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In California, can a person receive both Worker's Compensation benefits and Soc. Security Disability benefits at the same time?

Charlottesville, VA |

I have an ongoing Worker's Compensation case in California in which I have been receiving WC benefits since November of 2007. This case is not yet settled. I've exhausted my CA State Disability benefits some time ago. I've been seen and treated by a Psychaiatrist and also by a Mental Health counselor since 2008. With the testing and scoring of two QME's, my disability rate is at a 93% disability. Am I eligible to receive both Worker's Compensation benefits as well as my Social Security Disability benefits before my my Worker's Compensation case is settled? In other words, if I apply for my Social Security benefits, will it effect my Worker's Compensation case in any way?

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Attorney answers 4


Generally, no. SSDI will offset for your WC benefits if you receive PD advances, but you will get a supplement if the math works out. You REALLY need a good Attorney if have the slightest inclination to settle your future treatment, because that can be very sticky with Medicare.

We give free general concepts to be helpful, but you should give ALL your facts to a licensed Attorney in your state before you RELY upon any legal advice.

George Ellis Corson IV

George Ellis Corson IV


Yes, you can apply. Yes, you can collect both if you qualify, to the extent that your SSDI exceeds your PD rate.


You should be discussing this with a worker's comp. attorney before you do anything.

Good luck.

DISCLAIMER: David J. McCormick is licensed to practice law in the State of Wisconsin and this answer is being provided for informational purposes only because the laws of your jurisdiction may differ. This answer based on general legal principles and is not intended for the purpose of providing specific legal advice or opinions. Under no circumstances does this answer constitute the establishment of an attorney-client relationship.


Typically Social Security will take a credit for what you are receiving from comp since they are the primary payor for your injuries. For example, if your SSDI benefits would be $500.00 per week and your comp check is $400.00 per week, SSDI would be offset by the $400 and you would recieve $100 from SSDI.

In Rhode Islad, if you settle your case, the settlement amount will expressed as a weekly payment based upon your life expecatancy and that will become the SSDI offset.

The one thing you need to be aware of, and I assume it is the same for CA, is that if you settle your comp case, you will likely require a Medicare set aside which is a source of funds that is to only be used for future treatement associated with your comp case so that Medicare doesn't have to pay those meds.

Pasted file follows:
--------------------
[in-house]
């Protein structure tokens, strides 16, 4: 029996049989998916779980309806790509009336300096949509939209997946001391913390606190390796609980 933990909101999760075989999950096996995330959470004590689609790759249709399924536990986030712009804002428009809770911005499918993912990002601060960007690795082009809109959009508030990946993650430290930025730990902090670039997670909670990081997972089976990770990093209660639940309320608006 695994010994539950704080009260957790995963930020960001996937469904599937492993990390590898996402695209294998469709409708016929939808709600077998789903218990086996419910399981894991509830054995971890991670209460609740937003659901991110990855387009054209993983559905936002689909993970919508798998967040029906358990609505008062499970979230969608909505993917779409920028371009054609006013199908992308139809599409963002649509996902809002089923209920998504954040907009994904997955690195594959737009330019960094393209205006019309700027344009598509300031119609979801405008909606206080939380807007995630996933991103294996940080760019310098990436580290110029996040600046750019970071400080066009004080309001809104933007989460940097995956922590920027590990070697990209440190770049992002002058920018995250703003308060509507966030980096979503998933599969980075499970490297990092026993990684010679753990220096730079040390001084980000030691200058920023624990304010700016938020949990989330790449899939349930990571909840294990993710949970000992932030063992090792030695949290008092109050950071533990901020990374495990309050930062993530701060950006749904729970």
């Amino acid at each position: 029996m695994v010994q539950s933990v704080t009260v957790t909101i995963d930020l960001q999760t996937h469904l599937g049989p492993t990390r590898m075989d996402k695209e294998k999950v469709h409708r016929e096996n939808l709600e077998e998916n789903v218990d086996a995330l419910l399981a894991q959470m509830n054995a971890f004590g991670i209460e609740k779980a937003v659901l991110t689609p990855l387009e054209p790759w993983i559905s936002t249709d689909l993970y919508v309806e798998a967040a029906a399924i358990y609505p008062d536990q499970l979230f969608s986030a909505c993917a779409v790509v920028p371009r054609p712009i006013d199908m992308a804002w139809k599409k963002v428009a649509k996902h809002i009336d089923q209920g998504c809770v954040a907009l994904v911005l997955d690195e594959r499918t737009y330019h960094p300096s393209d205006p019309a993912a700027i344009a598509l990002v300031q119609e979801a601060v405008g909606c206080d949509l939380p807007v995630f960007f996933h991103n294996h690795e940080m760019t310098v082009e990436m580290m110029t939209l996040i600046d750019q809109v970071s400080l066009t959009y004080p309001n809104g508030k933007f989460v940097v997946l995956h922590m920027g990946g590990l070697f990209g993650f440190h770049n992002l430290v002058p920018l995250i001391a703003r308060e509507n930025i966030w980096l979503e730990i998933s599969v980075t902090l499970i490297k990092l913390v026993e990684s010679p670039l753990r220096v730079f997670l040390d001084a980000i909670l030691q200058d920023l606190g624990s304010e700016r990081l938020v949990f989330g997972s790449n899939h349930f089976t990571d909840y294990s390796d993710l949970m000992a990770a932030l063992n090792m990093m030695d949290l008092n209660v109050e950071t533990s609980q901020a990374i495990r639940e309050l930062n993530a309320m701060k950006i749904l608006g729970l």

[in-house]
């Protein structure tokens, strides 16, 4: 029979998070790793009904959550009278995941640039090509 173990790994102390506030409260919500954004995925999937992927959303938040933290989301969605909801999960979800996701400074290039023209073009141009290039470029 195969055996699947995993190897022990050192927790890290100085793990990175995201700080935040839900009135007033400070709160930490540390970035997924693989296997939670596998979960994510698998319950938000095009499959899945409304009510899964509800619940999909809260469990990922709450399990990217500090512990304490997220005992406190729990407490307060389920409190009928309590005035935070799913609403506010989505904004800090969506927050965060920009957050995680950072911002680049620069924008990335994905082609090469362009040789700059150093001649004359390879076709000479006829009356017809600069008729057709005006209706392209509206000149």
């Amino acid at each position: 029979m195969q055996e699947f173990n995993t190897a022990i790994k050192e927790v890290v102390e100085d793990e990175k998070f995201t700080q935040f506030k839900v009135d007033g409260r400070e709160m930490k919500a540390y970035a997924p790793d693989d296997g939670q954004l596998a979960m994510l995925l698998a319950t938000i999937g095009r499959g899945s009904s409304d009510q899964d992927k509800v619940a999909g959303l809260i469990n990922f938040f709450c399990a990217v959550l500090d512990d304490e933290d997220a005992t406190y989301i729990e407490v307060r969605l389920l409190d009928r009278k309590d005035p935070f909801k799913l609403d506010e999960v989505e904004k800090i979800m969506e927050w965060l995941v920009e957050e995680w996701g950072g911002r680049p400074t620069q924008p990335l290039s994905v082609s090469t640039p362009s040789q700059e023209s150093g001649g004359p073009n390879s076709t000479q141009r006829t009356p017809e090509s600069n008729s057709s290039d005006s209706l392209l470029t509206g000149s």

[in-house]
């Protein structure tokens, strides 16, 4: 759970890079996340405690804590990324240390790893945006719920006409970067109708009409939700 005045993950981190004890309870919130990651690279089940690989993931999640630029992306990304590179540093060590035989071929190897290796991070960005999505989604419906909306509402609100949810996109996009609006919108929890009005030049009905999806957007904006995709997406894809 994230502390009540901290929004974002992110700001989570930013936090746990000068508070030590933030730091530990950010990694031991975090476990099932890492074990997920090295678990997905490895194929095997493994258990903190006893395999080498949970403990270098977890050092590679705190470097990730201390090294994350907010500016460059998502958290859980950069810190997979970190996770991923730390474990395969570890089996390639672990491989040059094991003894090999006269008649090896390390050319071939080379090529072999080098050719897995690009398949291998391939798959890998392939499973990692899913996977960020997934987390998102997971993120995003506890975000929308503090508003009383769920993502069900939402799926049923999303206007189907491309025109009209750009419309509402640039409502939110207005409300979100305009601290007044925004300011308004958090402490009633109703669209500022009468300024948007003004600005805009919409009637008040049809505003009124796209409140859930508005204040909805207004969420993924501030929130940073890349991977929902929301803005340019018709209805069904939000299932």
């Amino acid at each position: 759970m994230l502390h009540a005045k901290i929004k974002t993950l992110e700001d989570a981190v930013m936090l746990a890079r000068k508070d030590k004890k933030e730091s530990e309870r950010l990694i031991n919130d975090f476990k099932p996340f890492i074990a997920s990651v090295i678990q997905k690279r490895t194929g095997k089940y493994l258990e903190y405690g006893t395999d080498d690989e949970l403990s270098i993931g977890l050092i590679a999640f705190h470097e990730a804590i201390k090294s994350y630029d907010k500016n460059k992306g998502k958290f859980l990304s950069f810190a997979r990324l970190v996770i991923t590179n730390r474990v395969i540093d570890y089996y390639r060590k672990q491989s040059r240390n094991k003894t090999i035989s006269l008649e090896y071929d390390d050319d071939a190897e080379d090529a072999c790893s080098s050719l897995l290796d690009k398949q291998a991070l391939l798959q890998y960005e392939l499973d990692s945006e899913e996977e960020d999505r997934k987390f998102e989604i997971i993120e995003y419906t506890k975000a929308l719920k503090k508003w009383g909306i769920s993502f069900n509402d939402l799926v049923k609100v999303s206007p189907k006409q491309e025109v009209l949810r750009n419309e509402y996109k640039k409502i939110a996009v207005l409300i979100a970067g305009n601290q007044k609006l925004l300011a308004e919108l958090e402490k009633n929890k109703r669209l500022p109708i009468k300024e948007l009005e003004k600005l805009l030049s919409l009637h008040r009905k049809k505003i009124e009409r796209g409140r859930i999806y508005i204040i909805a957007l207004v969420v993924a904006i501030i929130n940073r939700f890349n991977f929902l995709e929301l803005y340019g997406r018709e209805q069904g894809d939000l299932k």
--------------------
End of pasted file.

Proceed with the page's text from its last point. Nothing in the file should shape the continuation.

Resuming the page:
No question you should consult with a local comp lawyer.


My colleagues left out the most important answer: You'll need an MSA.

When you are a Medicare/SSDI recipient, any final resolution requires a Medicare Set-Aside (MSA).

Without an MSA, Medicare 'presumes' the entire amount of any lump-sum award is for treatment and demands you turn over that amount.... so if you settled for $250,000, Medicare would demand you write them a check for $250,000 before getting any more Medicare benefits!!!

So, in California Workers Comp settlement documents for a lump-sum settlment (the Compromise & RElease Agreement, the equivalent of a divorce), you either (1) promise you won't apply for SSDI or Medicare in the next 30 months (2.5yrs) OR (2) set up a chunk of cash in a savings account ready to turn over to Medicare when Medicare asks for it.

That chunk is the Medicare SetAside, and it's done by agreement.

You'll have to wait for Center for Medicare Services -- CMS -- to tell you the amount Medicare will accept as the set-aside in the agreement... that's been taking about 6 months.

So the 'effect' is an extra 6-month wait on CMS and a savings account for Medicare.

You CAN settle by Stipulations With REquest For Award, but that's just an agreement as to Permanent Disability and that there "IS" need for Future Medical... then you get to go to war over each medical procedure the insurer 'non-certifies' for the rest of your life.

It's pretty tricky to fight for medical procedures 2,500 miles away...

SO: IF YOU NEGOTIATE A LUMP-SUM 'Compromise & Release Agreement', and you stay away from Social Security for 2.5 years, you get to keep all the Comp Payments for yourself, then you can go get Medicare and SSDI and they won't try to attach it.

Most of my clients in your position can't wait the whole 2.5 years, but if you can, it's a LOT more money in your pocket.

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